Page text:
Towing company charges theft victim $1,242 to get his car back

Towing company charges theft victim $1,242 to get his car back
SEATTLE -- A Seattle man thought he was in luck when his stolen car resurfaced, but that was before he realized a towing company was charging him more than $1,200 to reclaim his property.

Jonathan Walczak's car was recently stolen from outside his Seattle apartment. The thief dumped the car in Queen Anne, and after a day of taking up a parking space, a business owner called TBT Towing to have the car hauled away.

The tow company said Walczak's registration is out of date, which made him tough to reach. So the Subaru sat in the tow lot until the fees reaching $1,242.

"Jon's big mistake, had he registered the car in Washington state like he should have, he would have been notified, he would have gotten the letter the next day," said Rick Woodrow of TBT Towing.

As it stands now, tow truck operators can set any rates they choose when hauling vehicles off private property. TBT sets its maximum rate at $600 an hour.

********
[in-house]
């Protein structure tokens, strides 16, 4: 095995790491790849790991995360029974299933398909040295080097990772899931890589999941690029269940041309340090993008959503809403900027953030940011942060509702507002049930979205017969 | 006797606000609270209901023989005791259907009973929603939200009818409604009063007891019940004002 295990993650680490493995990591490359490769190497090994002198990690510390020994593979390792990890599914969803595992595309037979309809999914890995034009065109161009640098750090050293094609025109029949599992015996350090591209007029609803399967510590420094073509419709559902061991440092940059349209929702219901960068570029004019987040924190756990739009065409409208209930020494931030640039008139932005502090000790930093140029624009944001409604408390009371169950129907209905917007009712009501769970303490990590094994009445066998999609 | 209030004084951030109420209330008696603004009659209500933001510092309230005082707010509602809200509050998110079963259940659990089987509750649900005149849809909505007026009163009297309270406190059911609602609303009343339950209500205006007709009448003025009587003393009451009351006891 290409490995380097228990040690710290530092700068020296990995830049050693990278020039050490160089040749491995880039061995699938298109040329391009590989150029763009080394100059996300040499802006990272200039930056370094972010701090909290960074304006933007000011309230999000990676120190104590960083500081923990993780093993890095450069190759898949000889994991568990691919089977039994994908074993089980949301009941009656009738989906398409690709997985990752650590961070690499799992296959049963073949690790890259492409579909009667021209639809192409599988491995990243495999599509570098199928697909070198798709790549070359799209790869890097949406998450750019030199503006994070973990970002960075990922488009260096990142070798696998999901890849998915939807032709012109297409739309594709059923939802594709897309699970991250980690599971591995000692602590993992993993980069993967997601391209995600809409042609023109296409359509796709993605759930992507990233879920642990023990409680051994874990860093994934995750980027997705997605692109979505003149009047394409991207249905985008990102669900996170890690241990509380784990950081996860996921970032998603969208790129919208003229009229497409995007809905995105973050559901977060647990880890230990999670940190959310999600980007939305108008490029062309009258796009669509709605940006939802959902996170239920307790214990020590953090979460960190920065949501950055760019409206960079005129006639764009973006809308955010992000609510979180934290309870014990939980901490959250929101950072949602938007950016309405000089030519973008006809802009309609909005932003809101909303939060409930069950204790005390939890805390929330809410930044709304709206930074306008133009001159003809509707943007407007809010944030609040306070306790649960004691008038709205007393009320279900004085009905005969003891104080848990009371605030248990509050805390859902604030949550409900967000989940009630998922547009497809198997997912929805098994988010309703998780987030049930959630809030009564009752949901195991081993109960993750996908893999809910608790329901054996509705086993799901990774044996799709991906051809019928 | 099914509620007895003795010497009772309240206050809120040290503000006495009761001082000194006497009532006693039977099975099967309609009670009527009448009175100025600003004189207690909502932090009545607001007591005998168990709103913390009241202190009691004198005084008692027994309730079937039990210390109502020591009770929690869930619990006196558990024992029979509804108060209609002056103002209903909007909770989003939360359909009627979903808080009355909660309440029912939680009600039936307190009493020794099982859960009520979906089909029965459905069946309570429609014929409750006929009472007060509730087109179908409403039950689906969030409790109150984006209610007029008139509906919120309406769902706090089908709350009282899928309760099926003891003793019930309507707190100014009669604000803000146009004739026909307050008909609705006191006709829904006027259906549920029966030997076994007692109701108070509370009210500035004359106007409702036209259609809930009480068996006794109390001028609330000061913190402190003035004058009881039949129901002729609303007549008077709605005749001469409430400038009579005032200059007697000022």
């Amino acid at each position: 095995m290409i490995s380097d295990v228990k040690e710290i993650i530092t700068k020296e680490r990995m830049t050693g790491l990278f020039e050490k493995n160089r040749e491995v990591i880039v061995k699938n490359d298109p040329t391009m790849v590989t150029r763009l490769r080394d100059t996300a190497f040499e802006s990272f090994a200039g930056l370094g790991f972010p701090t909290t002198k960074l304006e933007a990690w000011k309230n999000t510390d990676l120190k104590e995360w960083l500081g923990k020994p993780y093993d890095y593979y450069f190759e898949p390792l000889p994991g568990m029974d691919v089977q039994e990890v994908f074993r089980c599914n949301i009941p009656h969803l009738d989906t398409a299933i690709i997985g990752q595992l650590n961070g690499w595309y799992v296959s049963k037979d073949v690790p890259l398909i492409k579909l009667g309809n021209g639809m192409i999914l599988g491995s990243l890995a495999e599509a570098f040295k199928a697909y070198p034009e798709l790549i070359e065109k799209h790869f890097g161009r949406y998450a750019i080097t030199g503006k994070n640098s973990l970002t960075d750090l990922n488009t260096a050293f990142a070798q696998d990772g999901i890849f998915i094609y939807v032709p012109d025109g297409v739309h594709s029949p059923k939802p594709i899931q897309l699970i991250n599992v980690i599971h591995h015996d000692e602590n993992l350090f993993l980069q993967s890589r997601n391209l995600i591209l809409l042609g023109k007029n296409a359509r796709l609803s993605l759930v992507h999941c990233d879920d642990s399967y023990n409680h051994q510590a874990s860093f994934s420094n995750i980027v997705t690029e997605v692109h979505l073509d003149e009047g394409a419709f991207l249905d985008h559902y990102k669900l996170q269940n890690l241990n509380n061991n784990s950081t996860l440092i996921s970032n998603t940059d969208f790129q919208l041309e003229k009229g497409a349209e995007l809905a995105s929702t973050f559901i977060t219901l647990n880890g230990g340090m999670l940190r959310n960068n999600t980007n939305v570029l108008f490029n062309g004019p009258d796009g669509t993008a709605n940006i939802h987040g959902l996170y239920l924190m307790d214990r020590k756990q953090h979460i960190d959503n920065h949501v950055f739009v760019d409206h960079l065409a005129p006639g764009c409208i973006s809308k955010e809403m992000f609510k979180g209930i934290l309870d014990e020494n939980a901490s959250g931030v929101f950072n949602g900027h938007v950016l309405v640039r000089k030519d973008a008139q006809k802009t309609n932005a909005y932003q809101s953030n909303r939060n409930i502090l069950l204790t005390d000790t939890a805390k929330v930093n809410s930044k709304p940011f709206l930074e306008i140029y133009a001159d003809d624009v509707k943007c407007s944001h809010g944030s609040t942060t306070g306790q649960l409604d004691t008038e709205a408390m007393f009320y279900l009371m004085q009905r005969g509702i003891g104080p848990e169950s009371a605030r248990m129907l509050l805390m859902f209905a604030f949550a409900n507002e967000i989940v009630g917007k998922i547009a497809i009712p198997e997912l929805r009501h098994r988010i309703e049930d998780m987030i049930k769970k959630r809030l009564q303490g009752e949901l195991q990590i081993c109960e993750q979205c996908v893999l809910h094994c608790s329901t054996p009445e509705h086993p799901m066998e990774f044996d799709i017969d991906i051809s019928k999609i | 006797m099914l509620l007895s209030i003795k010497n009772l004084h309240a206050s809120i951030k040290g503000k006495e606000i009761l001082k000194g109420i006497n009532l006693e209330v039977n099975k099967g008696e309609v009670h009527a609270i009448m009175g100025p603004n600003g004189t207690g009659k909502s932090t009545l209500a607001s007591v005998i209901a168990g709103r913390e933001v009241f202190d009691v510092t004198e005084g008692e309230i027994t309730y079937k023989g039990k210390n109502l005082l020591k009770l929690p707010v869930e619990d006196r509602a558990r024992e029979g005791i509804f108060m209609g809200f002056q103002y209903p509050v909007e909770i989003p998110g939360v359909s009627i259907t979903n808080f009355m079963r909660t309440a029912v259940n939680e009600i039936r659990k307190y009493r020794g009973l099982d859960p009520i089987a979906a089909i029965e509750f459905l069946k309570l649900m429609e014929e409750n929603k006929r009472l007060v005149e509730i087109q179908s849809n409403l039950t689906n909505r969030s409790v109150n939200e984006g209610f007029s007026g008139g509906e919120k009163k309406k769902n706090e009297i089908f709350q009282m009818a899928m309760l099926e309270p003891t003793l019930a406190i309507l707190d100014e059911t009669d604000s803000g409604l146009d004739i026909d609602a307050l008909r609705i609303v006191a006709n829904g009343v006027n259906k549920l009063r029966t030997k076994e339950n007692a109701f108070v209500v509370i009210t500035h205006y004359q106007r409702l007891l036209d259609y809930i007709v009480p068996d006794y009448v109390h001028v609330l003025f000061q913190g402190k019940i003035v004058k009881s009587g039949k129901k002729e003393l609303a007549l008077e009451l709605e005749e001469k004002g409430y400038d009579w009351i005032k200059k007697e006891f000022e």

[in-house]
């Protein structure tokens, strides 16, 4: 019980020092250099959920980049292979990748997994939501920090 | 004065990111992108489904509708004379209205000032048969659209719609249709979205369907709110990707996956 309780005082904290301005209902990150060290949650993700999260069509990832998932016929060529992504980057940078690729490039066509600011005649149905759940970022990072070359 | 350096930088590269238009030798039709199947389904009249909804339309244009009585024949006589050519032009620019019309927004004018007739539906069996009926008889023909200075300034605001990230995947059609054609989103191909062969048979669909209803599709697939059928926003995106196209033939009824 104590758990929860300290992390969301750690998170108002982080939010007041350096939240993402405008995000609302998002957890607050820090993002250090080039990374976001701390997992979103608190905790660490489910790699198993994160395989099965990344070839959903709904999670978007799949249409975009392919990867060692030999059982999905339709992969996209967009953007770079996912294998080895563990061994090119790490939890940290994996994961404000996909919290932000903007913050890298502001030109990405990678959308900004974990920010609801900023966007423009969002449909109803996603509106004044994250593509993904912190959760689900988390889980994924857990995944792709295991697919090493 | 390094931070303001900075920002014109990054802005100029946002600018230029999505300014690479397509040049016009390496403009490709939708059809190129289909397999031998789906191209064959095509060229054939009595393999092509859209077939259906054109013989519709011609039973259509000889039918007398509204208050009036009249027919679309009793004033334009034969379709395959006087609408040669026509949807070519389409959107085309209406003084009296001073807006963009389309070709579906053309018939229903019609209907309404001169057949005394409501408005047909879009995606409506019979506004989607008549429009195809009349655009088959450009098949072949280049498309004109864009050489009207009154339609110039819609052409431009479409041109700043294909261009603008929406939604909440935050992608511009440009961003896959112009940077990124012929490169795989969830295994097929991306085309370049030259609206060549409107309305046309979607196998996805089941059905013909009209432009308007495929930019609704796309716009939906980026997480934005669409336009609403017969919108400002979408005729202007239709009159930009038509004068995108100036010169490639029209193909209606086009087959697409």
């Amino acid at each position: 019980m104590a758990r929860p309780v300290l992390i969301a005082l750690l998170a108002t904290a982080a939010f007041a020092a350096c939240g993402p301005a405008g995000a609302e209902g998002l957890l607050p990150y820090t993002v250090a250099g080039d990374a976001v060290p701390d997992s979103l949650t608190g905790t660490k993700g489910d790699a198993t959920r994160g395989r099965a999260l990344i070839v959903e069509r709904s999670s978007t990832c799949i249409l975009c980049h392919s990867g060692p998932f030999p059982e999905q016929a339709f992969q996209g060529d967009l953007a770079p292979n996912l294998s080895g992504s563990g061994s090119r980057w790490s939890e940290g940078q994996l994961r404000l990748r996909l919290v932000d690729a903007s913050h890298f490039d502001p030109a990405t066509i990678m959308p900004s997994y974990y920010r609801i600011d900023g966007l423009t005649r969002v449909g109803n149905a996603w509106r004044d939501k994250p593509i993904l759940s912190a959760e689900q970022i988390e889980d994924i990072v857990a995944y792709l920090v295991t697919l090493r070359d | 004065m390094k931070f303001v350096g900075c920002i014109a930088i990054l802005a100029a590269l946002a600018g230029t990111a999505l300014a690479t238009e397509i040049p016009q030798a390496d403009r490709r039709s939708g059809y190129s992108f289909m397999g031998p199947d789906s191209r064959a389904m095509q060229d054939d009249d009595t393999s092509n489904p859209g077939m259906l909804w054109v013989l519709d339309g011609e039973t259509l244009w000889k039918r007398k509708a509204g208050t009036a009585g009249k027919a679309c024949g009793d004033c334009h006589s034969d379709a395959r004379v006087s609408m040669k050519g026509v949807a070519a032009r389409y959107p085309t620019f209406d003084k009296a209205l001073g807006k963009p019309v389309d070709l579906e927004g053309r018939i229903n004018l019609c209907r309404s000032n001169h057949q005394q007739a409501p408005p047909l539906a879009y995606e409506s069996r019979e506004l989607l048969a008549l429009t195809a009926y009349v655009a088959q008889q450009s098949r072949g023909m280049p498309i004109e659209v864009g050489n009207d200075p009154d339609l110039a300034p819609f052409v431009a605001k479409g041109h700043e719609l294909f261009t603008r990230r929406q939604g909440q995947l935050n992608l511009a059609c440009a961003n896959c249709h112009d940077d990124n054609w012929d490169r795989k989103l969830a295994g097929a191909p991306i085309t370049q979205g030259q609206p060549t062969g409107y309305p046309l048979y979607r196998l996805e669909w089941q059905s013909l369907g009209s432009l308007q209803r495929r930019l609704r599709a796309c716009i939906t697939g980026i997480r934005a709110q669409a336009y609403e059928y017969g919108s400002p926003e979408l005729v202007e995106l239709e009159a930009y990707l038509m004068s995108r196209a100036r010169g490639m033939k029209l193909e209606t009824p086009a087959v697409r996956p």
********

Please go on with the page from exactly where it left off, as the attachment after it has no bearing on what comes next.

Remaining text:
State. Rep. Gerry Pollet authored a bill to cap rates at $238 an hour for the typical tow, but the bill hasn't yet made it to the Senate floor.

"I view it as another government intrusion into business, which Seattle is becoming famous for," Woodrow said of the proposed bill.

Woodrow said his business is expensive and he has to pay for everything from insurance costs to upkeep to fuel prices and driver safety.

Walczak isn't buying it.

"To essentially tow it three miles, let it sit in an empty spot in a parking lot for a week and then I come down as a crime victim and you are going to charge me $1,300 and make a quick buck off me and expect me not to fight back, I don't think that's fair," he said.

Walczak also believes Seattle police took too long to notify him.